1Commissariat a l'Energie Atomique; Institute of Emerging Diseases and Innovative Therapies (iMETI); Division of Prions and Related Diseases (SEPIA); Fontenay-aux- Roses, France; 2EFS·Nord de France; Lille, France; 3MacoPharm; Tourcoing, France; 4Hospices Civils de Lyon; Prion Unit; Neurobiology Department; Bron, France; 5Inserm; U 975·CNRS; UMR 7225 - Universite Pierre et Marie Curie; Paris, France
Background, Concerns about the blood-borne risk of prion infection have been confirmed by the occurrence in the UK of four transfusion-related infections of vCJD and an apparently silent infection in an hemophiliac patient. Asymptomatic incubation periods in prion diseases can extend over decades in humans. We present here unexpected results of experiments evaluating blood transmission risk in a non-human primate model.
Material and Methods, Cynomolgus macaques were inoculated with brain or blood specimens from vCJD infected humans or monkeys. Neuropathological and biochemical findings were obtained using current methods used for human patients.
Results, Thirteen out of 23 primates exposed to various human or macaque blood products exhibited a previously undescribed myelopathic syndrome, devoid of the classical features of prion disease, notably abnormal prion protein (PrPres) deposition, whereas the 14 corresponding brain-inoculated donor animals and 1 transfused animal exhibited the classical vCJD pattern. In passage experiments, plasma transfusion induced the same atypical phenotype after two years (again, with no detectable PrPres), whereas the intracerebral inoculation of spinal cord led to a typical prion disease with cerebral spongiosis and PrPres accumulation in the brain of the primate recipient. Interestingly, passage experiments in transgenic mice were largely unsuccessful.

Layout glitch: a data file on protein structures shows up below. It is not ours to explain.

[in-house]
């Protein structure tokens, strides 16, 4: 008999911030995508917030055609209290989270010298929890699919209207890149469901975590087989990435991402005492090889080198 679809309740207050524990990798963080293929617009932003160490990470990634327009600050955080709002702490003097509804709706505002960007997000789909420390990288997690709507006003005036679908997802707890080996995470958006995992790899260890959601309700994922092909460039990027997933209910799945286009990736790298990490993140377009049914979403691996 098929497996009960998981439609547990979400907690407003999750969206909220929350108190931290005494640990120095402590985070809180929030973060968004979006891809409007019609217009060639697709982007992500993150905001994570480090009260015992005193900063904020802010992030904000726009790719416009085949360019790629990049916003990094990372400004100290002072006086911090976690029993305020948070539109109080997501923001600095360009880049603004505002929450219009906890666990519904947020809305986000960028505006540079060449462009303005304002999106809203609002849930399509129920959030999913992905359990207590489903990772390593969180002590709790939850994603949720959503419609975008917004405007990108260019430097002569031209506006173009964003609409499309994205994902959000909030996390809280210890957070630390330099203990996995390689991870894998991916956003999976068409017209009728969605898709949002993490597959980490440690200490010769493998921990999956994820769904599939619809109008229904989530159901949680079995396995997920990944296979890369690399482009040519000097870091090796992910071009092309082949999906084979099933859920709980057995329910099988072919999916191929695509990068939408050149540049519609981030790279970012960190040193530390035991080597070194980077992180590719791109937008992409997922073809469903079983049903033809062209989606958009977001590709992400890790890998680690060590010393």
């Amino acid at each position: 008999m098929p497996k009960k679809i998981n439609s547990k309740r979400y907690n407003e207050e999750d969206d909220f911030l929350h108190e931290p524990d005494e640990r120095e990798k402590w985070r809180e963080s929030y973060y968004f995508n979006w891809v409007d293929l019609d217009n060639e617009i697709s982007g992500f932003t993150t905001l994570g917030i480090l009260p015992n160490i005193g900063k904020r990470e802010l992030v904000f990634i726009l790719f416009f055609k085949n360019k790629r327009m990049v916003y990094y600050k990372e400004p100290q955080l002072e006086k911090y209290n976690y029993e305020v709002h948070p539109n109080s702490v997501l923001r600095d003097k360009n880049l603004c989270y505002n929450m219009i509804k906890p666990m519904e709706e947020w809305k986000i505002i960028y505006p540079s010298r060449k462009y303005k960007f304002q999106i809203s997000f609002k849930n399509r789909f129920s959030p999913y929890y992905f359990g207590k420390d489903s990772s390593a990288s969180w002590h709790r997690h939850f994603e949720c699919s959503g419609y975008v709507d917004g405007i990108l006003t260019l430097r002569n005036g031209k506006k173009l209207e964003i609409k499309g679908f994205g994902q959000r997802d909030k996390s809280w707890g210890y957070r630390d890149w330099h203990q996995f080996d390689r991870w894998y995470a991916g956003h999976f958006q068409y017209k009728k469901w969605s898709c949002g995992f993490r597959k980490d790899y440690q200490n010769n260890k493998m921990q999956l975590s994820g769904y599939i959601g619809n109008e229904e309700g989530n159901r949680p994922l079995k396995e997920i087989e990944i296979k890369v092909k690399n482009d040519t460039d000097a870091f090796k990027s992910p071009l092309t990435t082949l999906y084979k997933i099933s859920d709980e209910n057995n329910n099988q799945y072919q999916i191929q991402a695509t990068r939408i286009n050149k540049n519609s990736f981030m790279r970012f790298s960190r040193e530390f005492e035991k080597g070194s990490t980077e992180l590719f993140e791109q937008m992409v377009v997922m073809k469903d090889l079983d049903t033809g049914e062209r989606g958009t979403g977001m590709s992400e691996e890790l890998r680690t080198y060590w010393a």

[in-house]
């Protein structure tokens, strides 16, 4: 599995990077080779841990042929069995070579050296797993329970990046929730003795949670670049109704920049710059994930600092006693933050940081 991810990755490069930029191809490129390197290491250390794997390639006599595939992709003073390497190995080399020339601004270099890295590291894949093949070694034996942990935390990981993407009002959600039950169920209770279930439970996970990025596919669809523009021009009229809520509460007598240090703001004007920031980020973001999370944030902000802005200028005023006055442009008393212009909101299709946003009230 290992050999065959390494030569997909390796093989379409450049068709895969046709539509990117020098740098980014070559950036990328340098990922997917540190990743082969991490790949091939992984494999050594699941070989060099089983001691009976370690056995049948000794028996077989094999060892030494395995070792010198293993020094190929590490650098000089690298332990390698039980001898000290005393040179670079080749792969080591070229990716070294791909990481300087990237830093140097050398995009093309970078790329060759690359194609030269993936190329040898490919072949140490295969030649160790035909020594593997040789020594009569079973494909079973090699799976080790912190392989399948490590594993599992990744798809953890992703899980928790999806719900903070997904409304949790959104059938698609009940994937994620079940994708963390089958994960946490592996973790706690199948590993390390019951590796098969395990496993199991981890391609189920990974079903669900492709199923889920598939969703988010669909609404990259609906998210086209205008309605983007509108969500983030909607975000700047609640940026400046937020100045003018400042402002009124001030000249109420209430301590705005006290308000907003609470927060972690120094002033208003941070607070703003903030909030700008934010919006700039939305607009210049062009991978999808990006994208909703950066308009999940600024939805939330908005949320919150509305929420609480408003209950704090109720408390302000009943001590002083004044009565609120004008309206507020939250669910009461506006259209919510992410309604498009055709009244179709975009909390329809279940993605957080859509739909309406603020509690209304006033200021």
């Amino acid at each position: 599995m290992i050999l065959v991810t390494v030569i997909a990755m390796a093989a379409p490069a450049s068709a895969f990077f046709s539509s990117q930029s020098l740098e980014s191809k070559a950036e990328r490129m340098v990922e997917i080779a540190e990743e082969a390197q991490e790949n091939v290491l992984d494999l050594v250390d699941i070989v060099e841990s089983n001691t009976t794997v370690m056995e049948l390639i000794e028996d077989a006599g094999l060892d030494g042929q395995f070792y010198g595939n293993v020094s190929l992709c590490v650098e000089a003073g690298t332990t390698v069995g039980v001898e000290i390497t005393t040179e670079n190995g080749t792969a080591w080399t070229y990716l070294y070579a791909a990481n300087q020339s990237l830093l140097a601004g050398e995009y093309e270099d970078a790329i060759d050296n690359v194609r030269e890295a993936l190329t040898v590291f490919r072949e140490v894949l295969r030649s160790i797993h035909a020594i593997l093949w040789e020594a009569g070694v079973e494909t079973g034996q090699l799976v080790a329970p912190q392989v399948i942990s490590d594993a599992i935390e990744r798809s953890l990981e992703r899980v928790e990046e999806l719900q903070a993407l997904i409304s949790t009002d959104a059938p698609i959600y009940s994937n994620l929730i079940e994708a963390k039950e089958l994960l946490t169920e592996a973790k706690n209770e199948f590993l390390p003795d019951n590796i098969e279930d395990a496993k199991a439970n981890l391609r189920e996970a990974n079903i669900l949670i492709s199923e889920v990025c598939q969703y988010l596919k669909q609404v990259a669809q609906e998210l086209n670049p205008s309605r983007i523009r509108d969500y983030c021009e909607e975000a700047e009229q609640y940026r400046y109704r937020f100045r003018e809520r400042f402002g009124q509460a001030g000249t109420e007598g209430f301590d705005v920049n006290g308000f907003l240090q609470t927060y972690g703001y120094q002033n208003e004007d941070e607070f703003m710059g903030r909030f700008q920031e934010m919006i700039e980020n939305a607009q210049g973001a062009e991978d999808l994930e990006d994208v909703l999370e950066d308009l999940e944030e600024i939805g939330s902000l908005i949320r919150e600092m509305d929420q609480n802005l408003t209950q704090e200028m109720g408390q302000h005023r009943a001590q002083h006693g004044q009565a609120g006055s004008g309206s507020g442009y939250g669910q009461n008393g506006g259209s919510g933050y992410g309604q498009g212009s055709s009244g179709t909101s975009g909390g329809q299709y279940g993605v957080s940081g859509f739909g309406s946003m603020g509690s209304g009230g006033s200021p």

In another experiment designed to test the efficacy of antiprion filters, three recipients of filtered red blood cells suspended in plasma are still healthy 4.5 y after transfusion whereas the recipients of unfiltered inocula died after 2.5 y with the atypical neurological profile.
Conclusion. We describe a new fatal neurological myelopathic syndrome in monkeys exposed to various vCJD/BSE-infected blood components.
Secondary transmission in primates confirms
(I) the transmissibility of this myelopathy, and
(2) its prion origin which could not be diagnosed as such in the first recipients.